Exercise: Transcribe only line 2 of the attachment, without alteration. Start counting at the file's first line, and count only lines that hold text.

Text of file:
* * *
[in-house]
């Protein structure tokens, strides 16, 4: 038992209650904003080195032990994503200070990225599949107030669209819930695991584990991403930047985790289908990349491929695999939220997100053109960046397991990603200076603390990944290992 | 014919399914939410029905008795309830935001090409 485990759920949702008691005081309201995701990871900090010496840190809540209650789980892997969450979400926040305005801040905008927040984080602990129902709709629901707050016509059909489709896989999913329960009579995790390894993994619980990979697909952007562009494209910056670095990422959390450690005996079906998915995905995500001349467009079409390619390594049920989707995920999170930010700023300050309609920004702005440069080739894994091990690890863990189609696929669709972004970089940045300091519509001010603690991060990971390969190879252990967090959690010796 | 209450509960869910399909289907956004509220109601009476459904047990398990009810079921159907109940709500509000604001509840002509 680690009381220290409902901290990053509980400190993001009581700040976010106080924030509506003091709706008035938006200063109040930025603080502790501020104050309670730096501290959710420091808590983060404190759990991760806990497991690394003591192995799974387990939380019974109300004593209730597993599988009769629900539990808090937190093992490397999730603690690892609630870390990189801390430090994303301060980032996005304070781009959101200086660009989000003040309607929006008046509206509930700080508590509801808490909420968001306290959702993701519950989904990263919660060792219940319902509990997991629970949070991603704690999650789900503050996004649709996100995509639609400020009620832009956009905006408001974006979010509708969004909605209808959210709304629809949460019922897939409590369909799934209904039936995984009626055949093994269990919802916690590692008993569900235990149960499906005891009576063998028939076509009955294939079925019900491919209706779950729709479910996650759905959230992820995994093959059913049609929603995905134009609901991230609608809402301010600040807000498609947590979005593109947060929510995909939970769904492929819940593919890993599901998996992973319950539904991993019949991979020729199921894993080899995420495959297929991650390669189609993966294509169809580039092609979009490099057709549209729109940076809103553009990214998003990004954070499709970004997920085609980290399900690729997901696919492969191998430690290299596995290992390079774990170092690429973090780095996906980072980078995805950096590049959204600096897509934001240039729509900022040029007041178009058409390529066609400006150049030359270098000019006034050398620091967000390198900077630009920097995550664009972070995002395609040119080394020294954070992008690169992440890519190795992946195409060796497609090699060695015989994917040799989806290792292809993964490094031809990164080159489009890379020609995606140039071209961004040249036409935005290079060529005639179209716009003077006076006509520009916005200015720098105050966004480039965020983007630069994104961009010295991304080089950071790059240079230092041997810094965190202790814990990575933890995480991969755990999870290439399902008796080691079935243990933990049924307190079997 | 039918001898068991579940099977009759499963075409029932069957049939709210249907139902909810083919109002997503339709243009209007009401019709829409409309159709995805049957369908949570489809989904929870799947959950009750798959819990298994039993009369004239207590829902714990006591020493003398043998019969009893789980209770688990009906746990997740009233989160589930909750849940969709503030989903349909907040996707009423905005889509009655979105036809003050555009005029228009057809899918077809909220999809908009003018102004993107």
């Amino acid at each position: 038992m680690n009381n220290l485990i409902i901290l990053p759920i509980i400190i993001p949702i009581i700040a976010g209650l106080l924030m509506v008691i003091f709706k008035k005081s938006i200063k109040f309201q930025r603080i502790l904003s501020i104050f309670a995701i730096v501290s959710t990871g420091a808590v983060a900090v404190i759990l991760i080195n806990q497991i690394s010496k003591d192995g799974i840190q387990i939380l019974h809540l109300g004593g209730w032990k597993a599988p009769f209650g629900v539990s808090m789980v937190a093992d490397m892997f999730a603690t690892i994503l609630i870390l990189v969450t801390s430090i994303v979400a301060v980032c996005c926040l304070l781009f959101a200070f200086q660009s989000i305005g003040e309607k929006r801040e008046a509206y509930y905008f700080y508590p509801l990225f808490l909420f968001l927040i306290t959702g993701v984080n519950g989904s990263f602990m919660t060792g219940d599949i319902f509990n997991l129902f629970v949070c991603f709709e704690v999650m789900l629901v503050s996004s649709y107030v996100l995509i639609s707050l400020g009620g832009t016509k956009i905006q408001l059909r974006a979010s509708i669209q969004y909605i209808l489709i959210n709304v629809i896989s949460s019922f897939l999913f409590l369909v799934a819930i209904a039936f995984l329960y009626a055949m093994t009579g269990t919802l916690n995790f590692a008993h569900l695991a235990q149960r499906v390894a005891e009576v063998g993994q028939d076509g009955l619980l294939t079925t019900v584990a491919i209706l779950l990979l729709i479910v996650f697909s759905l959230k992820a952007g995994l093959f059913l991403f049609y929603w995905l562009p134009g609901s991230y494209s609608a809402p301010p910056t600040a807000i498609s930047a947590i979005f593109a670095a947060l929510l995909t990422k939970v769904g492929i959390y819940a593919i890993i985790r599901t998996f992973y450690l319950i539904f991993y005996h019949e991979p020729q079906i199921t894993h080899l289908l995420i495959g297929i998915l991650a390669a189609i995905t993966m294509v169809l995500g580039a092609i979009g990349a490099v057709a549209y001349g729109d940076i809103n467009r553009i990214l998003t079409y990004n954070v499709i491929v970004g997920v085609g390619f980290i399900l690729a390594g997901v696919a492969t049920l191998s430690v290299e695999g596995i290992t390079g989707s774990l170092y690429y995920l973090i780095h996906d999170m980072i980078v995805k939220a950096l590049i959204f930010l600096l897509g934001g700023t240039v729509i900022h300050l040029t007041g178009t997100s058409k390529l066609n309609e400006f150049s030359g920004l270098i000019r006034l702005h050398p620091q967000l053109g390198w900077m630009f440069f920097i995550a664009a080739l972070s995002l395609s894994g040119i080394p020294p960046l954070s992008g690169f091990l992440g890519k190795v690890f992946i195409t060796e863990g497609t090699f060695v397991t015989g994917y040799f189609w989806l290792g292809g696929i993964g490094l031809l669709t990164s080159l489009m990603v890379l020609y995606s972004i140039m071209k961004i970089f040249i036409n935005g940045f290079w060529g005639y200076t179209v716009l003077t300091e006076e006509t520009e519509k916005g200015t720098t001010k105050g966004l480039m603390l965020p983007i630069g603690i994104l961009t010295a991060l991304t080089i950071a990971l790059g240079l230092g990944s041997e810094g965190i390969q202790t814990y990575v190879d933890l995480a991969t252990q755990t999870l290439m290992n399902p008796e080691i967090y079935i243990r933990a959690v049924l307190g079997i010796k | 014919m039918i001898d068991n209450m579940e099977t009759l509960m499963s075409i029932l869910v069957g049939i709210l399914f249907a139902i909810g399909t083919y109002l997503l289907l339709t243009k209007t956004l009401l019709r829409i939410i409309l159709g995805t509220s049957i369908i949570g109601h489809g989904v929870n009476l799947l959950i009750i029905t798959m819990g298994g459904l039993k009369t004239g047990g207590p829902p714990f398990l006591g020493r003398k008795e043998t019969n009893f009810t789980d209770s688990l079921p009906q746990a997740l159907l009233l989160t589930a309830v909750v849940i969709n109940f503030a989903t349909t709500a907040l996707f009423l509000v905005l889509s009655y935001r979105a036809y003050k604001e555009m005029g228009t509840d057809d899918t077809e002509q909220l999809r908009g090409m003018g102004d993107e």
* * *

């Protein structure tokens, strides 16, 4: 038992209650904003080195032990994503200070990225599949107030669209819930695991584990991403930047985790289908990349491929695999939220997100053109960046397991990603200076603390990944290992 | 014919399914939410029905008795309830935001090409 485990759920949702008691005081309201995701990871900090010496840190809540209650789980892997969450979400926040305005801040905008927040984080602990129902709709629901707050016509059909489709896989999913329960009579995790390894993994619980990979697909952007562009494209910056670095990422959390450690005996079906998915995905995500001349467009079409390619390594049920989707995920999170930010700023300050309609920004702005440069080739894994091990690890863990189609696929669709972004970089940045300091519509001010603690991060990971390969190879252990967090959690010796 | 209450509960869910399909289907956004509220109601009476459904047990398990009810079921159907109940709500509000604001509840002509 680690009381220290409902901290990053509980400190993001009581700040976010106080924030509506003091709706008035938006200063109040930025603080502790501020104050309670730096501290959710420091808590983060404190759990991760806990497991690394003591192995799974387990939380019974109300004593209730597993599988009769629900539990808090937190093992490397999730603690690892609630870390990189801390430090994303301060980032996005304070781009959101200086660009989000003040309607929006008046509206509930700080508590509801808490909420968001306290959702993701519950989904990263919660060792219940319902509990997991629970949070991603704690999650789900503050996004649709996100995509639609400020009620832009956009905006408001974006979010509708969004909605209808959210709304629809949460019922897939409590369909799934209904039936995984009626055949093994269990919802916690590692008993569900235990149960499906005891009576063998028939076509009955294939079925019900491919209706779950729709479910996650759905959230992820995994093959059913049609929603995905134009609901991230609608809402301010600040807000498609947590979005593109947060929510995909939970769904492929819940593919890993599901998996992973319950539904991993019949991979020729199921894993080899995420495959297929991650390669189609993966294509169809580039092609979009490099057709549209729109940076809103553009990214998003990004954070499709970004997920085609980290399900690729997901696919492969191998430690290299596995290992390079774990170092690429973090780095996906980072980078995805950096590049959204600096897509934001240039729509900022040029007041178009058409390529066609400006150049030359270098000019006034050398620091967000390198900077630009920097995550664009972070995002395609040119080394020294954070992008690169992440890519190795992946195409060796497609090699060695015989994917040799989806290792292809993964490094031809990164080159489009890379020609995606140039071209961004040249036409935005290079060529005639179209716009003077006076006509520009916005200015720098105050966004480039965020983007630069994104961009010295991304080089950071790059240079230092041997810094965190202790814990990575933890995480991969755990999870290439399902008796080691079935243990933990049924307190079997 | 039918001898068991579940099977009759499963075409029932069957049939709210249907139902909810083919109002997503339709243009209007009401019709829409409309159709995805049957369908949570489809989904929870799947959950009750798959819990298994039993009369004239207590829902714990006591020493003398043998019969009893789980209770688990009906746990997740009233989160589930909750849940969709503030989903349909907040996707009423905005889509009655979105036809003050555009005029228009057809899918077809909220999809908009003018102004993107």